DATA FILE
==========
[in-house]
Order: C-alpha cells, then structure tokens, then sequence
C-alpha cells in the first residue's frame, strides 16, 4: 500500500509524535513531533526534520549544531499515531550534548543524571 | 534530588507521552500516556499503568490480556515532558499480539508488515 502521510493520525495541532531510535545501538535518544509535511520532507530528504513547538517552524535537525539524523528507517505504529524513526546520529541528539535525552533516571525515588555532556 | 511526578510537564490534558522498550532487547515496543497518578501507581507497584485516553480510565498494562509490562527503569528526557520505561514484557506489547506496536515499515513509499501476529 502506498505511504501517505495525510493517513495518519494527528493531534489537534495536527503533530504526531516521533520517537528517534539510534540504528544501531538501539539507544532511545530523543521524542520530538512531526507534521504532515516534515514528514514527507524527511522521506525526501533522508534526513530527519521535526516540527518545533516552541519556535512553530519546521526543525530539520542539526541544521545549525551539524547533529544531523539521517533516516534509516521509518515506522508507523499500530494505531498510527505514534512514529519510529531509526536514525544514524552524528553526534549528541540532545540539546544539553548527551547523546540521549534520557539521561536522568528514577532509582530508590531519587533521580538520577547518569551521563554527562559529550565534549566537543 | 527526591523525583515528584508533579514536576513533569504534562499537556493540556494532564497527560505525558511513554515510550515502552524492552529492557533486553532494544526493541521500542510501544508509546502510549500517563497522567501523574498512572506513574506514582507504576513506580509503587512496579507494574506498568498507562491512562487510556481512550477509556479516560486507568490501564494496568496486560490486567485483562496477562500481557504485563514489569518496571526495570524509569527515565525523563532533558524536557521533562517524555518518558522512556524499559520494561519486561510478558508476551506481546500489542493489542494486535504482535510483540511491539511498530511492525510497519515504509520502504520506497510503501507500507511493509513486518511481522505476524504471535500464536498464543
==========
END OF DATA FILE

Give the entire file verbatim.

[in-house]
Order: C-alpha cells, then structure tokens, then sequence
C-alpha cells in the first residue's frame, strides 16, 4: 500500500509524535513531533526534520549544531499515531550534548543524571 | 534530588507521552500516556499503568490480556515532558499480539508488515 502521510493520525495541532531510535545501538535518544509535511520532507530528504513547538517552524535537525539524523528507517505504529524513526546520529541528539535525552533516571525515588555532556 | 511526578510537564490534558522498550532487547515496543497518578501507581507497584485516553480510565498494562509490562527503569528526557520505561514484557506489547506496536515499515513509499501476529 502506498505511504501517505495525510493517513495518519494527528493531534489537534495536527503533530504526531516521533520517537528517534539510534540504528544501531538501539539507544532511545530523543521524542520530538512531526507534521504532515516534515514528514514527507524527511522521506525526501533522508534526513530527519521535526516540527518545533516552541519556535512553530519546521526543525530539520542539526541544521545549525551539524547533529544531523539521517533516516534509516521509518515506522508507523499500530494505531498510527505514534512514529519510529531509526536514525544514524552524528553526534549528541540532545540539546544539553548527551547523546540521549534520557539521561536522568528514577532509582530508590531519587533521580538520577547518569551521563554527562559529550565534549566537543 | 527526591523525583515528584508533579514536576513533569504534562499537556493540556494532564497527560505525558511513554515510550515502552524492552529492557533486553532494544526493541521500542510501544508509546502510549500517563497522567501523574498512572506513574506514582507504576513506580509503587512496579507494574506498568498507562491512562487510556481512550477509556479516560486507568490501564494496568496486560490486567485483562496477562500481557504485563514489569518496571526495570524509569527515565525523563532533558524536557521533562517524555518518558522512556524499559520494561519486561510478558508476551506481546500489542493489542494486535504482535510483540511491539511498530511492525510497519515504509520502504520506497510503501507500507511493509513486518511481522505476524504471535500464536498464543